HOLY COW! Vatican athletes jog in front of St. Peter’s Basilica on Thursday after the launch of the Holy See’s track team. —AP
VATICAN CITY—Faster, higher … holier.
The newly formed Vatican athletics team, which is aiming to compete in international competitions, including the Olympics, was officially launched on Thursday after reaching a bilateral agreement with the Italian Olympic Committee (Coni).
So far there are 60 members of Vatican Athletics, the first sports association constituted in the Holy See, which includes nuns, priests, Swiss Guards and other workers.
Monsignor Melchor José Sánchez de Toca y Alameda, president of Vatican Athletics, said at the launch that the Olympic Games were “the dream but not in the short term.”
“The dream that we have often had is to see the Holy See flag among the delegations at the opening of the Olympic Games,” he said.
Alameda did not say if the Vatican would send athletes to the Tokyo Olympics, which the Japanese capital is hosting for the second time next year. Tokyo first held the Games in 1964.
But in the immediate future Vatican Athletics would like to be present at smaller competitions such as the Mediterranean Games.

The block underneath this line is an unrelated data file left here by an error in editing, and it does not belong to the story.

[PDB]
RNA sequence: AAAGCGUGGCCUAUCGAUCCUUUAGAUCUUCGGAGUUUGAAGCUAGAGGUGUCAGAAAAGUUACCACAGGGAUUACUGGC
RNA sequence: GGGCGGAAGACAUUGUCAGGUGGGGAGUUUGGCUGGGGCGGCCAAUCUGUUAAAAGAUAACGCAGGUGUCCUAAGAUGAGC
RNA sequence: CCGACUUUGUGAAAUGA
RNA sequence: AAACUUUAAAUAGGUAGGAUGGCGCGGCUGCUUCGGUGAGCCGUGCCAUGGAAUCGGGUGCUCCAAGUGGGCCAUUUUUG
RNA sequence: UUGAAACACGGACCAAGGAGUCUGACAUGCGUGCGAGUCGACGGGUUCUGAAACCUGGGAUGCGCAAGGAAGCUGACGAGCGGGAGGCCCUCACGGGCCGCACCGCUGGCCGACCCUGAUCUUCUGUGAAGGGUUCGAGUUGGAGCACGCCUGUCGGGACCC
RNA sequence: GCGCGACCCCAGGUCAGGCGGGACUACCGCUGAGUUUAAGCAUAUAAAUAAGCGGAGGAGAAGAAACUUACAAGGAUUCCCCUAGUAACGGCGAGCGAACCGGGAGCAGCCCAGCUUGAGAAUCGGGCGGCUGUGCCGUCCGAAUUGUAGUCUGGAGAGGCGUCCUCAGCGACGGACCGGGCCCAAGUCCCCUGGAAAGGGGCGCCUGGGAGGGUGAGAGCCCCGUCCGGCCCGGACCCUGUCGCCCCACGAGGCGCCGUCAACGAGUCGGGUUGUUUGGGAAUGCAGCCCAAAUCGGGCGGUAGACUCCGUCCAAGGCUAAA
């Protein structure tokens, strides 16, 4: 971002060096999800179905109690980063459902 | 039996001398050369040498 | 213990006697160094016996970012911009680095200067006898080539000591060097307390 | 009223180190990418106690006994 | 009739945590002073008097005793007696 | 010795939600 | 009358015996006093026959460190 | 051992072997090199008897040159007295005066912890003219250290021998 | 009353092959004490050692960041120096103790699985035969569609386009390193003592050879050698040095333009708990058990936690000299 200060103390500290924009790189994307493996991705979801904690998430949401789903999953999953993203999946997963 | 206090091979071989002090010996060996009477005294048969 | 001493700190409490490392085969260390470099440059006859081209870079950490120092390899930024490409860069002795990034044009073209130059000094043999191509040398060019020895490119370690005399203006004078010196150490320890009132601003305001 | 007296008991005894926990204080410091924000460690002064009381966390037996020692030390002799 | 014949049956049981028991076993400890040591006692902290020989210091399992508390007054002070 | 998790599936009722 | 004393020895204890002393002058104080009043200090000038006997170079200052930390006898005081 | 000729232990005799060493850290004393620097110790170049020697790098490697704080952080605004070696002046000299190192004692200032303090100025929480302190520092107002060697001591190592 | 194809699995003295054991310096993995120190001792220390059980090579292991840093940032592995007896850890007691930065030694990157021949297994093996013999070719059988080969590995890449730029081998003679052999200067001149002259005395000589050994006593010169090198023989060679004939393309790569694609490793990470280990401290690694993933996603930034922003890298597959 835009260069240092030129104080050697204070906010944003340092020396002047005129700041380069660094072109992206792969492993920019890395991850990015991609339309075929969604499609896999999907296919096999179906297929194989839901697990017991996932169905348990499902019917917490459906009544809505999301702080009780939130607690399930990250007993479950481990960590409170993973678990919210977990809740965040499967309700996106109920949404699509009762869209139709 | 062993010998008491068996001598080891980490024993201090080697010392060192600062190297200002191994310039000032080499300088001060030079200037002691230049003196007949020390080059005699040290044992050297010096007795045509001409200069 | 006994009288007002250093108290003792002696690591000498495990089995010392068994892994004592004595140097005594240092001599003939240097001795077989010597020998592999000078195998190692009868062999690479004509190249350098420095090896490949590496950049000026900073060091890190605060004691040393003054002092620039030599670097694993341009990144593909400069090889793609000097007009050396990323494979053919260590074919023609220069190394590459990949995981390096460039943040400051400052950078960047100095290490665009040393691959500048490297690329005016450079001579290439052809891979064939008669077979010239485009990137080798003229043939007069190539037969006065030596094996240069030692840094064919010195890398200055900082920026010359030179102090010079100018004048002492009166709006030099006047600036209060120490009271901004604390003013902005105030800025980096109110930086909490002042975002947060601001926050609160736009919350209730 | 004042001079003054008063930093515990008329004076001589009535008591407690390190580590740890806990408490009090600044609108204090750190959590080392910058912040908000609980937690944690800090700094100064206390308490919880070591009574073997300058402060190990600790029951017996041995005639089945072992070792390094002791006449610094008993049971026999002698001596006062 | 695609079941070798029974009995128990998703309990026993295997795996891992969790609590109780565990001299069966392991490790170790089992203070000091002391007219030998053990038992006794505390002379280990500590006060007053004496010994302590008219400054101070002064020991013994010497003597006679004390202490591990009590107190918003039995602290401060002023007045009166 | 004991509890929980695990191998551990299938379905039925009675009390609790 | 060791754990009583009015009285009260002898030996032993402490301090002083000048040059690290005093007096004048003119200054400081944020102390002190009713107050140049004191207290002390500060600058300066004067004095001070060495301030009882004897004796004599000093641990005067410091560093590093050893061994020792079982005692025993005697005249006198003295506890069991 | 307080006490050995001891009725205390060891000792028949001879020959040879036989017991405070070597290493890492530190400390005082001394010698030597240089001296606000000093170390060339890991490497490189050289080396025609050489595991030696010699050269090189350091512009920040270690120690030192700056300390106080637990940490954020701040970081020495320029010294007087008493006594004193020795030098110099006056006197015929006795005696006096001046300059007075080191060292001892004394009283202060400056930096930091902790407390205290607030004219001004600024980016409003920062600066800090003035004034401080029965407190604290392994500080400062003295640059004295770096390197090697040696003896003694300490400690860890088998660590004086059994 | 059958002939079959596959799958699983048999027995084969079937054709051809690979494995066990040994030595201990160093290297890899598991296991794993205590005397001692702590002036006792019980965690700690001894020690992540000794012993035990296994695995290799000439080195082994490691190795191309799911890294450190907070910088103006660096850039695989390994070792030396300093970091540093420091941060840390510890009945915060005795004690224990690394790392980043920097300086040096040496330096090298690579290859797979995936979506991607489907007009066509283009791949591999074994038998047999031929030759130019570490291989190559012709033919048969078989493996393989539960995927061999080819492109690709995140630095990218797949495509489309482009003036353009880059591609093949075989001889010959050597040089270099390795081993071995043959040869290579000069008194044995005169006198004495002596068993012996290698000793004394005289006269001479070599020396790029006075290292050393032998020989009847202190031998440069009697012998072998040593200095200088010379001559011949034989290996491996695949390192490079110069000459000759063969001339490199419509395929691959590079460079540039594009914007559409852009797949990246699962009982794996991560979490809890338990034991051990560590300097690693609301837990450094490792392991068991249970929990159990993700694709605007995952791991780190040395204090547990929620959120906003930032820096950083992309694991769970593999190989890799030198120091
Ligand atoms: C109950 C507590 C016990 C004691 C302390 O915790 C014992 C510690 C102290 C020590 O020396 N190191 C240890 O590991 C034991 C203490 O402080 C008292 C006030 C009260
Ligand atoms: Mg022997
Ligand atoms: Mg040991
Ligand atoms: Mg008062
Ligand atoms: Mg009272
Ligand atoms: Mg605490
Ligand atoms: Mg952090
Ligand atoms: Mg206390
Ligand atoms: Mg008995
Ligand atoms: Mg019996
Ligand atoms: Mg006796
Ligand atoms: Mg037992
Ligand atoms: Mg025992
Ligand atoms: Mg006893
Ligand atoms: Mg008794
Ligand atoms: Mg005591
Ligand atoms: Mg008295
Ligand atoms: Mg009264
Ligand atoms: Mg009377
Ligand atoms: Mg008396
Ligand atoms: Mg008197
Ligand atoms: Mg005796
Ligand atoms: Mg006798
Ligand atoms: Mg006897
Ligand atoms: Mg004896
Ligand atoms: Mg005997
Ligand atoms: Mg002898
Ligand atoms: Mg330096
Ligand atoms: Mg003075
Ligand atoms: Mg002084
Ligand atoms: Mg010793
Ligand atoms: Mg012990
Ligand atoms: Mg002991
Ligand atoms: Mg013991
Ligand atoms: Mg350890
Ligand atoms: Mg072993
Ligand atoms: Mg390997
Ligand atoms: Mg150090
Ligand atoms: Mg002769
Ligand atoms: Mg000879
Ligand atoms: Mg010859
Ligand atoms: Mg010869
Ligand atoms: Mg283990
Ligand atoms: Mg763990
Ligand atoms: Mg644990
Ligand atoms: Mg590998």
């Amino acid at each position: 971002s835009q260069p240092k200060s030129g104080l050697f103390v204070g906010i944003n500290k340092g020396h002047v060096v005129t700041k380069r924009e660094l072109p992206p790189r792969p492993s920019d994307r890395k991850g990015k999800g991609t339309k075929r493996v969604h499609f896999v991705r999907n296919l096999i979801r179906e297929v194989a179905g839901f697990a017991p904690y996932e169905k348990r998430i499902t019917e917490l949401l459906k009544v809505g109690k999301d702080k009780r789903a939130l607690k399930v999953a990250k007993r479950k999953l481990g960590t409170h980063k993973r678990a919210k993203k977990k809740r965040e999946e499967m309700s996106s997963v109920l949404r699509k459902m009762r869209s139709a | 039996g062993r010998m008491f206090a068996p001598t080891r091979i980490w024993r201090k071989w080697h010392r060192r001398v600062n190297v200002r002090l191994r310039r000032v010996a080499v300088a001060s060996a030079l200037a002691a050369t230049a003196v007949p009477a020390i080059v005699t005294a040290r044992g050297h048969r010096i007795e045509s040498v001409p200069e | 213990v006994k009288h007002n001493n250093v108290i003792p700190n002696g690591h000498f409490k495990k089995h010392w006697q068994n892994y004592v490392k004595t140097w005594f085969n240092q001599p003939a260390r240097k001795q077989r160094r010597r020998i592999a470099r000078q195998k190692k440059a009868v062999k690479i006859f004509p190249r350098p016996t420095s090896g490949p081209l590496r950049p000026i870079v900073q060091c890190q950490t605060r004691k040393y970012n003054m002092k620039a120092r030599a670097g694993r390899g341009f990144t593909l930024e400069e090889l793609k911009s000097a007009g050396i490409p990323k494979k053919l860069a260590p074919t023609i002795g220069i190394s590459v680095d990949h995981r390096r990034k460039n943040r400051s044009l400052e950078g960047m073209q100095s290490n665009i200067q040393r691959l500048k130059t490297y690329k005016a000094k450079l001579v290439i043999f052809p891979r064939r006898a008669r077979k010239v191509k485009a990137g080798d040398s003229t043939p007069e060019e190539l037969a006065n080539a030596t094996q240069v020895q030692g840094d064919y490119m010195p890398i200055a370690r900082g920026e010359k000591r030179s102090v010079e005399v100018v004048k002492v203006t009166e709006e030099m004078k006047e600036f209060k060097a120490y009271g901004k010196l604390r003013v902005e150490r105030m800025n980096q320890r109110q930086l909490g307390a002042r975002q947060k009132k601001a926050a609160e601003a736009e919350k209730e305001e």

Giovanni Malago, president of the Italian Olympic body, praised the latest initiative at the Holy See which already has football and cricket teams.
“It will be necessary to affiliate with other federations,” he told Vatican News.
“I’m sure this will happen. Today we have started a courageous and winning start up.”
Holy See seals
The Coni agreement allows the team to take part in national and internationally sanctioned events and to have access to Italian national coaching and medical facilities.
Team members wearing navy-blue tracksuits with the Holy See’s crossed keys seal were present at the launch.
The youngest athlete is a 19-year-old Swiss guard, and the oldest a 62-year-old professor of the Vatican Apostolic Library.
Two young Muslim asylum-seekers—Jallow Buba, a 20-year-old Gambian, and Anszou Cissè, a 19-year-old Senegalese—have also been registered as honorary members.
Vatican pharmacist and runner Michela Ciprietti said she welcomed the initiative as “sport is the means of bringing people together.”
The team’s first official event will be the Corsa di Miguel on Jan. 20, a 10-kilometer race in Rome honoring Miguel Sanchez, an Argentine distance runner who disappeared during the country’s dictatorship. —AFP
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